Is Aging a Disease?
We all want to live as long as we can and of course have our health span outlive our life span. (the length of time someone enjoys relatively good health versus the length of someone’s life). In 2018 the World Health Organization added an extension code in the latest version of the International Classification of Diseases for “aging-related diseases” ~ a decision that may pave the way to define aging itself a disease. Classifying aging as a disease suggests that it could be preventable and/or curable, and we know that nothing can prevent humans from becoming older.
Many fear that defining aging as a disease will simply open the floodgates for new pharmaceuticals. According to David Gems, a biogerontologist, speaking recently at a conference on aging in London, stated, “If aging is seen as a disease, it changes how we respond to it. For example, it becomes the duty of doctors to treat it.”
Dr. Jonathan Flacker, an internist in geriatrics at Emory University Hospital in Atlanta, said aging is simply not the same as an illness. “A disease is something not normal that some people get but not everybody gets,” he said. “The implication is that aging is abnormal and something nature didn’t intend.”
Rather than debating this issue, I would rather talk about using our own preventative measures, in other words, our lifestyle, to help us live a longer and healthier life span. It brings up the subject of telomeres. Telomeres are an essential part of human cells that affect how our cells age. Cells can divide only a certain number of times. This is because of DNA at the end of chromosomes called telomeres that get shorter with each division. When they run out, the cell dies. Over time, our telomeres gradually become shorter and telomere length is thought to be a marker of overall health.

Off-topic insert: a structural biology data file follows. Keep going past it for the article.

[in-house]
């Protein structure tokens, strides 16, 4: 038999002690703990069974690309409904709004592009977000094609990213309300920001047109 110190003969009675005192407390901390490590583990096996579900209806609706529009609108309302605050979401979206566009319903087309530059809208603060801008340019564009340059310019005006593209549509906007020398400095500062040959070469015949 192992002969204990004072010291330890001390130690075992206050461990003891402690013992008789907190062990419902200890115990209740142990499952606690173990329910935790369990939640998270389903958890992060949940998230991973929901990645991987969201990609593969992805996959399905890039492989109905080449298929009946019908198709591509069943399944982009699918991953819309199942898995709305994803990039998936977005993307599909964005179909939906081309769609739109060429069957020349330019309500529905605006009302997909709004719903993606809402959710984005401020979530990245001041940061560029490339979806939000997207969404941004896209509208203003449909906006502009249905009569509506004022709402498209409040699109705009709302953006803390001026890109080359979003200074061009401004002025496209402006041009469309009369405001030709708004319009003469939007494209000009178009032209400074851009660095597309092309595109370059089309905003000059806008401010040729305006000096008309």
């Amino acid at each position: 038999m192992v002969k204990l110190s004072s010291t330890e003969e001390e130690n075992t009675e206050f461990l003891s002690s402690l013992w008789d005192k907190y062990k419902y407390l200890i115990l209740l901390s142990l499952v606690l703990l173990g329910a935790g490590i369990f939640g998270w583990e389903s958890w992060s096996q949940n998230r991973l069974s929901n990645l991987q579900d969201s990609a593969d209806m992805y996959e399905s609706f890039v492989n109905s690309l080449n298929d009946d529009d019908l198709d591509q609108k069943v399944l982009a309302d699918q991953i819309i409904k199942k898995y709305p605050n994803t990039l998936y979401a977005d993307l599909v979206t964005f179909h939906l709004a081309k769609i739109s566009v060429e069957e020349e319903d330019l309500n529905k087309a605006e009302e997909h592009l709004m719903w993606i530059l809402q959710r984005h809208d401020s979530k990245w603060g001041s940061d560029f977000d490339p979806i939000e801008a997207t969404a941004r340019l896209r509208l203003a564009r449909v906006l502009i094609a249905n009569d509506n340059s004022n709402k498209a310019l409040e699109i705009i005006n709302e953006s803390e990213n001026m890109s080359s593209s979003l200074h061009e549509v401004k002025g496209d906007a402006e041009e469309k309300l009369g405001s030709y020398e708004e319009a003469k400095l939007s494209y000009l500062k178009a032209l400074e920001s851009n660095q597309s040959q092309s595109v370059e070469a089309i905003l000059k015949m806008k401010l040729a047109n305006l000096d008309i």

Dr. Elizabeth Blackburn, a Nobel Prize Winner in Medicine and considered the top authority on telomere science took part in a Telomere Study that compared people using a certain set of supplements for at least 5 years to healthy nonsmokers living in the San Francisco Bay Area, and it revealed that those supplement users had significantly longer telomeres ~ 40 % lower than a healthy control group!
I have been using these supplements for almost 26 years and feel younger than I did when I turned 50 when I was facing serious joint issues. Fortunately, I chose a preventative route and took responsibility for my own health with a healthy diet and moderate exercise (I’m working on that!) and the supplements mentioned above. The joint pain left and never returned.
So what are some other methods to help us with the aging process? Protect your skin from the sun every day with SPF 30. (I use this skincare product that provides that). If you smoke, stop. Eat a healthy, well-balanced diet. (one which includes lots of sugar or other refined carbohydrates can accelerate aging). Drink less alcohol as it is dehydrating. Exercise most days of the week as it improves circulation and boosts the immune system. Eat your antioxidants ~
- allium sulphur compounds ~ leeks, onions and garlic.
- anthocyanins – eggplant, grapes and berries.
- beta-carotene – pumpkin, mangoes, apricots, carrots, spinach and parsley.
- catechins – red wine and tea.
- copper – seafood, lean meat, milk and nuts.
I also believe aging is a state of mind. The whole reason that we study the aging process is not actually to make people live a lot longer, it’s to get people to have a more healthy lifespan. Even though I am well past retirement age my life is filled with possibilities. Each day I look forward to what is ahead! I have my own home-based business which focuses on changing health care into well care by making small habits that turn into meaningful change. I also share a business opportunity that can be passed on from generation to generation.
What about you? Do you see aging as a disease? Would love to see your comments on this interesting topic.